IS CONVENTIONAL COTTON REALLY THAT BAD?

Yes, it is so bad and so destructive that it should be banned. That is our opinion and below we will bring your attention to various aspects of the conventional cotton industry.

PESTICIDES

The primary difference is pesticides. Conventional farming uses a lot, while organic farming uses no pesticides at all. The following chapters elaborate on pesticides and the consequences of using them.
A pesticide is any toxic substance used to kill animals, fungi or plants that are considered to cause economic damage to crops and ornamental plants or to be hazardous to human or livestock health. All pesticides interfere with normal metabolic processes in the pest and are often classified according to the type of organism they are intended to control; herbicide, insecticide, fungicide, fumigant.

References: Britannica Wikipedia

INSECTICIDES
Insecticides are categorized by any toxic substance used to kill insects . Such substances are primarily used to control pests that attack cultivated plants or to eliminate disease-carrying insects in certain areas. This is the target, but other insects in the soil and around the plant also suffer from these toxic substances.

The synthetic contact insecticides are the primary means of insect control. In general, they readily penetrate insects and are toxic to a wide range of species (target and non-target). Cotton plants are sprayed with insecticides, many of the chemicals in these products are banned in the West, but most Indian workers toil barefoot and without masks. Which makes spraying these pesticides an environmental disaster as well as a human one.

Conventional cotton is the crop using the most insecticides and pesticides in the world, it uses approx. 16% of the world's insecticides and 7% of pesticides.

References: The Guardian Britannica

WATER CONSUMPTION AND POLLUTION
The World Economic Forum has identified water scarcity as one of the top 10 global risks to society over the next 10 years, but the majority of cotton is grown in countries already facing severe water stress. So when a kilo of cotton takes as much as 20,000 liters of water to produce, it is a huge, often forgotten and devastating problem for us and our ecosystems.

Most organic cotton is grown in rain-fed areas, meaning farmers who rely on rain to irrigate their cotton, instead of having to extract water from the ground. GOTS certified cotton production (from farm to final product) uses 91% less water compared to conventional cotton production. Another way to put it: buying a GOTS-certified organic cotton T-shirt would save 2,457 liters of water compared to a conventional one.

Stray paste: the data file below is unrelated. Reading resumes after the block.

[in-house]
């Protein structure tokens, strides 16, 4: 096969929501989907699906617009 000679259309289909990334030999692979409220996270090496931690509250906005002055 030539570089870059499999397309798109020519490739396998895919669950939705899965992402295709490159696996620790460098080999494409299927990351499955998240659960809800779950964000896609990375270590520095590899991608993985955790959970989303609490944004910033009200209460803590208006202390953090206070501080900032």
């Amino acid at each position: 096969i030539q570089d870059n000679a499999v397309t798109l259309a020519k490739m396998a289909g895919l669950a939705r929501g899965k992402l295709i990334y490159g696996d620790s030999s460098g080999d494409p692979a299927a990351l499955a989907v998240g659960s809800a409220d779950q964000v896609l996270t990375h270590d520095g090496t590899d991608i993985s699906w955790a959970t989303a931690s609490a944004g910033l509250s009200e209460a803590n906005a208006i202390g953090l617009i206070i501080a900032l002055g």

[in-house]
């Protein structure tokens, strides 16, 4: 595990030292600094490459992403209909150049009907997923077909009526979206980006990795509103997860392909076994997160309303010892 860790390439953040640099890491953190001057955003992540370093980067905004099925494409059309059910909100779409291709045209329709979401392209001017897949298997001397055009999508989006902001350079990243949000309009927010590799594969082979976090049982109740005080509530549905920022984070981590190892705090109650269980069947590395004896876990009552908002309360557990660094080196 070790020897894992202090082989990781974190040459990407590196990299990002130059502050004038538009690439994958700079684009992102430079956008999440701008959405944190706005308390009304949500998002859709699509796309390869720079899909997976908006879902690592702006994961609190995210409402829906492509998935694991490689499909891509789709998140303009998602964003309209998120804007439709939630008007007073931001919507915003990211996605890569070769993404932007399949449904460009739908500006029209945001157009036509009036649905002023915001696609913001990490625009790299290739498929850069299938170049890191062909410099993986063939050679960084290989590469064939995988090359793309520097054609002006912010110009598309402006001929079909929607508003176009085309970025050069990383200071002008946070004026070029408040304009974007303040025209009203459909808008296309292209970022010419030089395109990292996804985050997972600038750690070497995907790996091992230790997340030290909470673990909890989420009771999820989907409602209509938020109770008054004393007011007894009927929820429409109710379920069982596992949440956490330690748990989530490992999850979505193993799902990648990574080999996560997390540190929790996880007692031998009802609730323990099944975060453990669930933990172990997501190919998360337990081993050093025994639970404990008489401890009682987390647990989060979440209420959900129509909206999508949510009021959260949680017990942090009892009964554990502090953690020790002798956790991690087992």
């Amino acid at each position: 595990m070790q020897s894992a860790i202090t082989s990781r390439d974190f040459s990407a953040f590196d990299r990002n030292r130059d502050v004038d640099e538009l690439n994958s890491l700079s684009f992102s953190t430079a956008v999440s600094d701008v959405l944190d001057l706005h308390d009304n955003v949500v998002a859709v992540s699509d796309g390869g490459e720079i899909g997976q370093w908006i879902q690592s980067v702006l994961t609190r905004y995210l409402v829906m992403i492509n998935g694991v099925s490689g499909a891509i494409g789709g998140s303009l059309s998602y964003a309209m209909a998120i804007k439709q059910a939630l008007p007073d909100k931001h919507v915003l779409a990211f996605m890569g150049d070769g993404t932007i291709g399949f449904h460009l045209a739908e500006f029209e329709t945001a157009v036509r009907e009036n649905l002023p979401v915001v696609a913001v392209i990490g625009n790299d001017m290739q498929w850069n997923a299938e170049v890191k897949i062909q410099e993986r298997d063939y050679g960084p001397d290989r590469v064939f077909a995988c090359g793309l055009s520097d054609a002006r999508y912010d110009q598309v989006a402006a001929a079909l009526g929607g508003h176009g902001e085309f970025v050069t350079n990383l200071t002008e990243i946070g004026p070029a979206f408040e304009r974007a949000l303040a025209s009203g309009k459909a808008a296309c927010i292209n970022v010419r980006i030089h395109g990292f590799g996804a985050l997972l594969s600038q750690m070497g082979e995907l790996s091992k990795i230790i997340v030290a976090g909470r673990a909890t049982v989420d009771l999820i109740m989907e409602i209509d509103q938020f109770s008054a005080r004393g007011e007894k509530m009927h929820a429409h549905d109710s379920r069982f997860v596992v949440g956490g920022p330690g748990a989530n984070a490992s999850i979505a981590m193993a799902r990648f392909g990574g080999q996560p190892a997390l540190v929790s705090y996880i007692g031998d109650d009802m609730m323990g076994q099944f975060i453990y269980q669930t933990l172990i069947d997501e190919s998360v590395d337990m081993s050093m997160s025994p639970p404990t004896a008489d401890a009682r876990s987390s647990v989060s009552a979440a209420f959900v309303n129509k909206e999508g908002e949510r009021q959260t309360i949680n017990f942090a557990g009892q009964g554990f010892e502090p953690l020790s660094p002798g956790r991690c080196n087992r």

Finally, there is the issue of waste water. In conventional cotton production, the waste water is often polluted and contains residues from heavy metals and other environmentally harmful ingredients and is rarely cleaned. In all parts of GOTS organic cotton production, the waste water is cleaned before it returns to the cycle. As much as 20% of global water pollution is a result of dyeing textiles in the conventional way. Exposure to these chemicals causes long-term complications for both humans and animals.

ECOSYSTEMS
An ecosystem is defined as the habitat where animals, plants and microorganisms interact with non-living factors such as landscapes and temperature. In a balanced ecosystem there is an interdependence between each element, waste materials can be used by other living animals, plants and organisms in the system. All species are important and contribute to keeping the ecosystem in balance.

When humans grow pesticides and exploit the soil, it is degraded and out of balance. This is the result of conventional farming and represents the majority of our cultivated land. Crop production accounts for 11% of global land use (which is 36 percent of all land estimated to be somewhat suitable for crop production).

It is devastating and at a certain point it is not possible to reverse it, it affects our entire ecosystem in a downward spiral.

Organic farming is a way of farming that tries to partner with nature rather than dominate it. Organic farmers cannot use synthetic substances (eg fertilizers, pesticides, drugs) and they have to restore the natural ecological balance because a functioning ecosystem is their main productive "input".

Read more about our GOTS-certified products here